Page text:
# Regression

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## Lesson Objectives

- Learn several functions and packages for statistical modeling
- Understand the “formula” part of model specification
- Introduce increasingly complex, still “linear”, regression models

## Lesson Non-objectives

*Pay no attention to these very important topics.*

- Experimental/sampling design
- Model validation
- Hypothesis tests
- Model comparison

## Specific Achievements

- Write a
`lm`

formula with an interaction term - Use a non-gaussian family in the
`glm`

function - Add a “random effect” to a
`lmer`

formula

## Dataset

The dataset you will plot is an example of Public Use Microdata Sample (PUMS) produced by the US Census Beaurea.

```
library(readr)
library(dplyr)
person <- read_csv(
file = 'data/census_pums/sample.csv',
col_types = cols_only(
AGEP = 'i', # Age
WAGP = 'd', # Wages or salary income past 12 months
SCHL = 'i', # Educational attainment
SEX = 'f', # Sex
OCCP = 'f', # Occupation recode based on 2010 OCC codes
WKHP = 'i')) # Usual hours worked per week past 12 months
```

This CSV file contains individuals’ anonymized responses to the 5 Year American Community Survey (ACS) completed in 2017. There are over a hundred variables giving individual level data on household members income, education, employment, ethnicity, and much more. The technical documentation provided the data definitions quoted above in comments.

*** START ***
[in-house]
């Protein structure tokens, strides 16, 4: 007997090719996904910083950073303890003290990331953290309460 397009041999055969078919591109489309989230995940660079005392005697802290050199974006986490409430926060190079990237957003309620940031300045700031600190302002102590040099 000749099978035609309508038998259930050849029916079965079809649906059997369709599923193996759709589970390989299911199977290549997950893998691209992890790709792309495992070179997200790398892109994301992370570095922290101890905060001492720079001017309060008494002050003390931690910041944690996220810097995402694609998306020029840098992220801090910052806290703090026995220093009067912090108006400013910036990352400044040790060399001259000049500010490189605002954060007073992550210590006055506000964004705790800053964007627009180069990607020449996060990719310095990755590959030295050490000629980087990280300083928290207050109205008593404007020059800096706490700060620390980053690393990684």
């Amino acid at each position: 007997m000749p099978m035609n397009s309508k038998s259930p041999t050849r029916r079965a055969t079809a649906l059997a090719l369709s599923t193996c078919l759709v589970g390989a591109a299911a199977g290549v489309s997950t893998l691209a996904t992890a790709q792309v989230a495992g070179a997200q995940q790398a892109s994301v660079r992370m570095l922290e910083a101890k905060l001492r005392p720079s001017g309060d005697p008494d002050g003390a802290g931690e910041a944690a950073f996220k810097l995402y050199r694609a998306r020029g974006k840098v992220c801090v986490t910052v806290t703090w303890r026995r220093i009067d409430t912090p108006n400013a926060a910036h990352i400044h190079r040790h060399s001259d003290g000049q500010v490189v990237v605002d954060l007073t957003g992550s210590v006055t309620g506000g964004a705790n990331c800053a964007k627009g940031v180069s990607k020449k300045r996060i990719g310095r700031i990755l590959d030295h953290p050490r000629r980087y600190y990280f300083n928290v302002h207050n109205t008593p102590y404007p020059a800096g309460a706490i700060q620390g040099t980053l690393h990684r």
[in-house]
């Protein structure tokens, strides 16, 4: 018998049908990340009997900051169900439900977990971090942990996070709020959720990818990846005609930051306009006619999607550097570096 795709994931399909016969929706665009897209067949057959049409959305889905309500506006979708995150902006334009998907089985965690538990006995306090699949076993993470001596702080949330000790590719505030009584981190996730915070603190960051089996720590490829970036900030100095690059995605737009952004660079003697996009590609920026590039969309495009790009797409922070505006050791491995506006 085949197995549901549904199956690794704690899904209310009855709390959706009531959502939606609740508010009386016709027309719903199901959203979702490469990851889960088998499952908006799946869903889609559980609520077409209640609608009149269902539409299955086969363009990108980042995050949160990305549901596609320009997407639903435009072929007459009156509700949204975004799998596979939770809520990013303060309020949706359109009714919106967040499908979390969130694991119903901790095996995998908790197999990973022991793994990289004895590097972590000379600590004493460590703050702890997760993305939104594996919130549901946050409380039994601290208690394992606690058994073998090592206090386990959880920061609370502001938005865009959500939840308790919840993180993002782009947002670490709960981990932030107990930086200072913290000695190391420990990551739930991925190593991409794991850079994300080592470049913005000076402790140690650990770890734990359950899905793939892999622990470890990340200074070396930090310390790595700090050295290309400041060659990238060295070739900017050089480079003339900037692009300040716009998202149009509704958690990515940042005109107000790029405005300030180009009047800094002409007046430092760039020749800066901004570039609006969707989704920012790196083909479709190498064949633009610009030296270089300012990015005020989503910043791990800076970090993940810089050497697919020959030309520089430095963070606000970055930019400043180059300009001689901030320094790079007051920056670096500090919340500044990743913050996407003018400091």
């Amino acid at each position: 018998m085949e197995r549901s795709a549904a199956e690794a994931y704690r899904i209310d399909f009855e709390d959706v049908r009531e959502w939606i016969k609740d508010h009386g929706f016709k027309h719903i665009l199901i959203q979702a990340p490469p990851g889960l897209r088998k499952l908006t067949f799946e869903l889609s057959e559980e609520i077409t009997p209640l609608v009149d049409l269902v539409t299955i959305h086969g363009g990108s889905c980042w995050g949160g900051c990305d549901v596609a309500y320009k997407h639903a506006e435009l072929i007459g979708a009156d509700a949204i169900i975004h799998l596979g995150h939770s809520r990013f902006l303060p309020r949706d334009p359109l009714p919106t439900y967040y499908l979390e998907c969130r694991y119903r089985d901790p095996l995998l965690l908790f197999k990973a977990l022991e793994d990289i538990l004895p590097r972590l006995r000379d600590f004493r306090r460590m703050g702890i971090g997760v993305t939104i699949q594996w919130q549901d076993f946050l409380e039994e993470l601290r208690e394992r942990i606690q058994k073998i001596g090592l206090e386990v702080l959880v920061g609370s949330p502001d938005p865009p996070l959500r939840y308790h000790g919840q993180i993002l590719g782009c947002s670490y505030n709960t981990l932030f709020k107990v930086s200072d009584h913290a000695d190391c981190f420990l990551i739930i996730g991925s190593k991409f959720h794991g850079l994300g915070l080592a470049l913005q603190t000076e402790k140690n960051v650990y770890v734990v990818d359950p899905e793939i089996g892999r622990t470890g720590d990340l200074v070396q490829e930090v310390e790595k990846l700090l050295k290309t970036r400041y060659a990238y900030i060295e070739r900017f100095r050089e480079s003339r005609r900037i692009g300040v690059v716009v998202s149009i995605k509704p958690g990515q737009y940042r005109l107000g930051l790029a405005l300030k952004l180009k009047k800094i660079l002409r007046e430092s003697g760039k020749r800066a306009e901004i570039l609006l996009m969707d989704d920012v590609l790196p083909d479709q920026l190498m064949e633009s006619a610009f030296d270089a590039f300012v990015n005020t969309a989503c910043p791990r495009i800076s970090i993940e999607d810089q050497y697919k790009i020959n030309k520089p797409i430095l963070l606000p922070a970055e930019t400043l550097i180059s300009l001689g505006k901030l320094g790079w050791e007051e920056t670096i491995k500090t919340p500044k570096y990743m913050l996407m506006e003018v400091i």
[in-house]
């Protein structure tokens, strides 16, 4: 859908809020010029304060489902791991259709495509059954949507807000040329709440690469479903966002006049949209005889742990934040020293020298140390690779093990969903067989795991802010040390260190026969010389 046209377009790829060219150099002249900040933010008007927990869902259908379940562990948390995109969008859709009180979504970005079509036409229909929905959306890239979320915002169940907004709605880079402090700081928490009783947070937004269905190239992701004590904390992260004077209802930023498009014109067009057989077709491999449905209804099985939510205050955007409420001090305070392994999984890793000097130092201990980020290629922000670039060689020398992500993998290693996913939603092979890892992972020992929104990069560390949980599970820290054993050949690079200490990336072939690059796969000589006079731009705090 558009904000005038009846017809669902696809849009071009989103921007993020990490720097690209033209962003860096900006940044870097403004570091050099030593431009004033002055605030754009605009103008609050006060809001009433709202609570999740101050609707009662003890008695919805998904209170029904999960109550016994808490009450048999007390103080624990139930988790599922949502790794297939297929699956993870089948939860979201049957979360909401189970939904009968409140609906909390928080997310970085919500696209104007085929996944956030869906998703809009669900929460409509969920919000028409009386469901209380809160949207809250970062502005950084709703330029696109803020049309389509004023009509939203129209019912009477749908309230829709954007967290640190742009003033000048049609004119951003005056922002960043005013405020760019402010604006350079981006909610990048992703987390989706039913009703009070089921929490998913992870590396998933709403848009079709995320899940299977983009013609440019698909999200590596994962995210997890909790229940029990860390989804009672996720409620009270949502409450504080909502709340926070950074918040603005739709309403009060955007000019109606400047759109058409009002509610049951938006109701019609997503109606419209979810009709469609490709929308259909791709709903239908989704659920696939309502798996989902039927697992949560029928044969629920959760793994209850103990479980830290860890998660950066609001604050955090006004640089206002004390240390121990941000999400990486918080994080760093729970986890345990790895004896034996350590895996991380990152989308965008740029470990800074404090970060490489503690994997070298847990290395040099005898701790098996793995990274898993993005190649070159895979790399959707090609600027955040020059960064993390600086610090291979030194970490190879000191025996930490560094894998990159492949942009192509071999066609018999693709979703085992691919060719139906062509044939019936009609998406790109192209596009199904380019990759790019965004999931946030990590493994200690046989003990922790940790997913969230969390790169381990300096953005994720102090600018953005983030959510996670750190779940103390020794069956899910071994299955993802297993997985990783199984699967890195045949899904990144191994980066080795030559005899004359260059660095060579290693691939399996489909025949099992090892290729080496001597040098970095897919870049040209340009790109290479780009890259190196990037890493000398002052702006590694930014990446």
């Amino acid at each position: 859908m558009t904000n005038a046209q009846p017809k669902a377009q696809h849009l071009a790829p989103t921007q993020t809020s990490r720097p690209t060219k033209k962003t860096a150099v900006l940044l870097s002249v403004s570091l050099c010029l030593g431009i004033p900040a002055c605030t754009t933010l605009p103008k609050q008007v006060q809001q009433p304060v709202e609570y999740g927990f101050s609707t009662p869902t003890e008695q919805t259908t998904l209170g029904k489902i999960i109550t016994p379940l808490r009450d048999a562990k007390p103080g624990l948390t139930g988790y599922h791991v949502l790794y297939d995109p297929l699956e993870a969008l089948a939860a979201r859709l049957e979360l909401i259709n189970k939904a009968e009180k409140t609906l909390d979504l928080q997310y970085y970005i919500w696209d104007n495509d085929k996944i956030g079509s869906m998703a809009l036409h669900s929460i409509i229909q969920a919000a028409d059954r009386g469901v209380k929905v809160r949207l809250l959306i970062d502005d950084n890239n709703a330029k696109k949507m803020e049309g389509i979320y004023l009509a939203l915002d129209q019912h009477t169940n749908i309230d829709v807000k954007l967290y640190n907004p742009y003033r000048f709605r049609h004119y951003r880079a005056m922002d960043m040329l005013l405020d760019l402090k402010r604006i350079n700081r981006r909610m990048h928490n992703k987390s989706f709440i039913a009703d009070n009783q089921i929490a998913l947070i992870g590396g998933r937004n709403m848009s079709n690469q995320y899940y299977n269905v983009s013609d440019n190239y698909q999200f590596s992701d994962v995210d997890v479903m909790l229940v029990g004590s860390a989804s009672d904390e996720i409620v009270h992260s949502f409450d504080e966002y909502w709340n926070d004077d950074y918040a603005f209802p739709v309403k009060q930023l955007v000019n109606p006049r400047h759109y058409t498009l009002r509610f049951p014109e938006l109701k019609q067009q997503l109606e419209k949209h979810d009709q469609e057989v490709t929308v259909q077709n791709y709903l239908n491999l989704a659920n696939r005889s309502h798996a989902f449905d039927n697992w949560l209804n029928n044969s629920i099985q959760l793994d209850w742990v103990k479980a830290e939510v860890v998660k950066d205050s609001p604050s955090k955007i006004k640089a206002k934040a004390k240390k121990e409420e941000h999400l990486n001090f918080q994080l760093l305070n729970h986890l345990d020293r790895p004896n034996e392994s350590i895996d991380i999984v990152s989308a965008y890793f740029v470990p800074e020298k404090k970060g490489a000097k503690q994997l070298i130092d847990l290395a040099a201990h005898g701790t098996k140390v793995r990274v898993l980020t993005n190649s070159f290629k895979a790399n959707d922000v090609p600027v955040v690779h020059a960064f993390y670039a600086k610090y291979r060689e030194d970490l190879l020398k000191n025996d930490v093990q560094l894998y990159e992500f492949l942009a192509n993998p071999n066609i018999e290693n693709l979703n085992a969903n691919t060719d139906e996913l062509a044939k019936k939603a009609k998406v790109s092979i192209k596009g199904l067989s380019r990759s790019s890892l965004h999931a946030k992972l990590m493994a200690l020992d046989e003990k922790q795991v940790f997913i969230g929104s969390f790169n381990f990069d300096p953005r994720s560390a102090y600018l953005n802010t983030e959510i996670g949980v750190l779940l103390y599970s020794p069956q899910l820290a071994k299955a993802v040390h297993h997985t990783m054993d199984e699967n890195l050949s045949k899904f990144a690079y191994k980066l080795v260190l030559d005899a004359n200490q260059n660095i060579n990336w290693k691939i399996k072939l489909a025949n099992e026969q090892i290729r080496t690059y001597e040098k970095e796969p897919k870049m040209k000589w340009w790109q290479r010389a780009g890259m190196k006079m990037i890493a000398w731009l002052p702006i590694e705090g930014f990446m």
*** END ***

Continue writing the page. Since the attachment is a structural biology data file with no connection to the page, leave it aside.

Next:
Collapse the education attainment levels for this lesson, and remove non wage-earners as well as the “top coded” individuals whose income is annonymized.

```
person <- within(person, {
SCHL <- factor(SCHL)
levels(SCHL) <- list(
'Incomplete' = c(1:15),
'High School' = 16,
'College Credit' = 17:20,
'Bachelor\'s' = 21,
'Master\'s' = 22:23,
'Doctorate' = 24)}) %>%
filter(
WAGP > 0,
WAGP < max(WAGP, na.rm = TRUE))
```

## Formula Notation

The basic function for fitting a regression in R is the `lm()`

function,
standing for linear model.

```
fit <- lm(
formula = WAGP ~ SCHL,
data = person)
```

The `lm()`

function takes a formula argument and a data argument, and computes
the best fitting linear model (i.e. determines coefficients that minimize the
sum of squared residuals.

Data visualizations can help confirm intuition, but only with very simple models, typically with just one or two “fixed effects”.

```
> library(ggplot2)
>
> ggplot(person,
+ aes(x = SCHL, y = WAGP)) +
+ geom_boxplot()
```

### Function, Formula, and Data

The developers of R created an approach to statistical analysis that is both concise and flexible from the users perspective, while remaining precise and well-specified for a particular fitting procedure.